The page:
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The Buttons on the Mountain

by Doug Lipman

Before he was a rabbi with a congregation, young Rabbi Pesach Mendel used to climb into the mountains, alone, and stay for days at a time.

Early one bright day, he sat against a rock, high in the mountains. Far from the nearest human dwellings, he sang a prayer-song, loudly. When he paused, he heard the birds singing, too. At that moment, it seemed that the birds were joining him in his prayers. He felt a great sense of joy.

Filled with the beauty of the day and his feeling of oneness with creation, he climbed even higher into the remote hills. Startled, he stopped his singing. Ahead of him was a tiny cabin. Sitting in the doorway was an old man.

In an instant, Rabbi Pesach Mendel understood that there was a high degree of holiness about this man. His smile was wise and welcoming. He seemed to radiate a sense of well-being. Rabbi Pesach Mendel said, "Shalom! Peace!"

The old man looked at him a moment, then smiled and spoke. Instead of the usual response to Rabbi Pesach Mendel's greeting, he spoke the blessing someone says when seeing something beautiful in nature, or a beautiful person. He said, "Blessed be the One who created beauty in the world!"

Rabbi Pesach Mendel was puzzled. He looked behind him at the view of the valley below. It was, indeed, beautiful. But why would this old man choose this moment to say this blessing?

In response to Rabbi Pesach Mendel's puzzled look, the old man only smiled. A moment later, he said, "I am Reb Yehuda. Come sit with me."

Thus began a new custom for Rabbi Pesach Mendel. Now, when he hiked into the mountains, he always visited Reb Yehuda. He could not exactly say why it seemed so important to visit him. They spoke little; each seemed to accept the improbable presence of the other without explanation. Mostly, they sat looking out the doorway. Of course, they prayed at the prescribed times.

The first Shabbat spent with Reb Yehuda was a truly holy experience. The spirit of the Sabbath Queen descended on Rabbi Pesach Mendel as never before. From that time on, as often as possible, Rabbi Pesach Mendel arranged his mountain retreats so that he could join Reb Yehuda for Shabbat.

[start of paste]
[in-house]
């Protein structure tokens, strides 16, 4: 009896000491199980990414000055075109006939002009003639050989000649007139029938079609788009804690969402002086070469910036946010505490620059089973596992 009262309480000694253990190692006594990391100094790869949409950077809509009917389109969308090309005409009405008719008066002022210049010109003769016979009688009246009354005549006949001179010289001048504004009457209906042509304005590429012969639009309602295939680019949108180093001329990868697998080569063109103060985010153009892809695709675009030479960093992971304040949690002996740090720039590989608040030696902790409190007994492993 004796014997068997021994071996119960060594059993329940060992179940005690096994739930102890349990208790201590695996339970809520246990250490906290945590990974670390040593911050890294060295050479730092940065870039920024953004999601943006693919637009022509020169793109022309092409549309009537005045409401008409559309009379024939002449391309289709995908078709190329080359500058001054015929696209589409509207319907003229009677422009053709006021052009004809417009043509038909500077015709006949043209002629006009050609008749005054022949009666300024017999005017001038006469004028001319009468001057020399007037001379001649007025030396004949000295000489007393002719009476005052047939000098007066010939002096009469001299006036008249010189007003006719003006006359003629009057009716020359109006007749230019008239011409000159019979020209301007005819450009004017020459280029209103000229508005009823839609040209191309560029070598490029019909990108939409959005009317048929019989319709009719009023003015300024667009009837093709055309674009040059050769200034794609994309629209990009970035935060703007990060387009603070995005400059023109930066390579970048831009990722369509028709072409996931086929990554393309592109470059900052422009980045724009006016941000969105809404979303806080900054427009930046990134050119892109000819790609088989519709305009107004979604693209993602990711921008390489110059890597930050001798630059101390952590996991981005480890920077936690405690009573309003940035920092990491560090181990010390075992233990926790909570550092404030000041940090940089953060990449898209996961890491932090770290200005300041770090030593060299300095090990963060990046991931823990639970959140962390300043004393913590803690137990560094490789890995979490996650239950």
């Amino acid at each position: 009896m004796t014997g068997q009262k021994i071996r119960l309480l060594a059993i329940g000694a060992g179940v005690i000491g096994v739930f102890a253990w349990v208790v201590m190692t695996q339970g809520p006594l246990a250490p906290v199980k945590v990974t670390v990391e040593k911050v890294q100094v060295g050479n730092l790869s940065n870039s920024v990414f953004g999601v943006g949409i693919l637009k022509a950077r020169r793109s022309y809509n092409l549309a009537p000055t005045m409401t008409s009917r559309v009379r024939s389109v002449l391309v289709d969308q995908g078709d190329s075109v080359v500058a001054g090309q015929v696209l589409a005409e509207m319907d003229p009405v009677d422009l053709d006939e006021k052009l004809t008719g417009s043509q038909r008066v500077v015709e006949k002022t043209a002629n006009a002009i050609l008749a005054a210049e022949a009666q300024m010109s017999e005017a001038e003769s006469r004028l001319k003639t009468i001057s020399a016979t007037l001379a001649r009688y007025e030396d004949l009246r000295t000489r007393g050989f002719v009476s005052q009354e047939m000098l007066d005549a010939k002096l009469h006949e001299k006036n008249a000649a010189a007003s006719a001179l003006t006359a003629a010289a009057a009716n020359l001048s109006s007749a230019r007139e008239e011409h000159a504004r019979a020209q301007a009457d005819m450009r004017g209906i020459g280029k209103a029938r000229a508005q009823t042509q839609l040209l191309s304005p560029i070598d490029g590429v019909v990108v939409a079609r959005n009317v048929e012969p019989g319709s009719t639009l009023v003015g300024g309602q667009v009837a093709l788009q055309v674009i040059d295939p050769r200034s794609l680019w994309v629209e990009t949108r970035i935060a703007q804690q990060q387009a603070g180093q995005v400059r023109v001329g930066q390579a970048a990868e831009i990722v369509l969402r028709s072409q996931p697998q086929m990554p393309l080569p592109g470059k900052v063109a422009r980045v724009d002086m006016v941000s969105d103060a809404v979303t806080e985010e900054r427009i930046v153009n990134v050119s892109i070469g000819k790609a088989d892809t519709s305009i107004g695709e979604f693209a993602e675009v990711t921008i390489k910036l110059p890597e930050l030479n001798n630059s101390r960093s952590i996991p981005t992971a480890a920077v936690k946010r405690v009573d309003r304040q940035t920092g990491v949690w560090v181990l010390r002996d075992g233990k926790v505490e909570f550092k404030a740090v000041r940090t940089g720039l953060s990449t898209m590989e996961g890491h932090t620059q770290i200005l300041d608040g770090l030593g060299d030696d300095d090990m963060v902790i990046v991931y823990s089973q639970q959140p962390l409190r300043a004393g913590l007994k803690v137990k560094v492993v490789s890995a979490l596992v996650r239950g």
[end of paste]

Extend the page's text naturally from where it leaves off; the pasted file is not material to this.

As the two sat in Reb Yehuda's tiny doorway on a Sabbath afternoon, it seemed to Rabbi Pesach Mendel that Reb Yehuda's prayers had unseen effects in the world. And even in the World to Come. Rabbi Pesach Mendel suspected very strongly that Reb Yehuda was a hidden saint - perhaps even one of the righteous on whom depends the world's very existence.

One day, when Rabbi Pesach Mendel had been coming to see Reb Yehuda for nearly two years, Reb Yehuda said, "I have something for you." The old man held out a satin pillow, finely worked in black and gold.

Rabbi Pesach Mendel said, "But this is YOUR pillow. It is the one thing of value you have!"

Reb Yehuda said, "I don't need it. I have the grass and the earth to sit on. I have the mossy stones and needles of pine to lay my head on. I have the beds of leaves that are returning slowly to the soil."

Rabbi Pesach Mendel was honored, but not entirely pleased. Somehow, he felt that this gift was going to change things between them. But he wanted things to go on forever, just the way they had been.

Impulsively, Rabbi Pesach Mendel asked, "Are there others who do what you do?"

Reb Yehuda was silent a long time. At last, he said, "There will be others." He closed his eyes and said again, "There will be others."

[small decorative rule]

The next time Rabbi Pesach Mendel climbed the mountain, he slept the first night under a sheltering rock. The next morning he rose early and sat on the ground, puzzling once again over the pillow from Reb Yehuda, which he held on his lap. He had spent many hours trying to understand its symbolism, to no avail.

One side of the square pillow, the side that was now facing down on his lap, was made of gold-colored silk. In its center was an unusual button, made of black stone. It was carved to look almost like a round mountain, with ridges and gullies flowing from its central peak.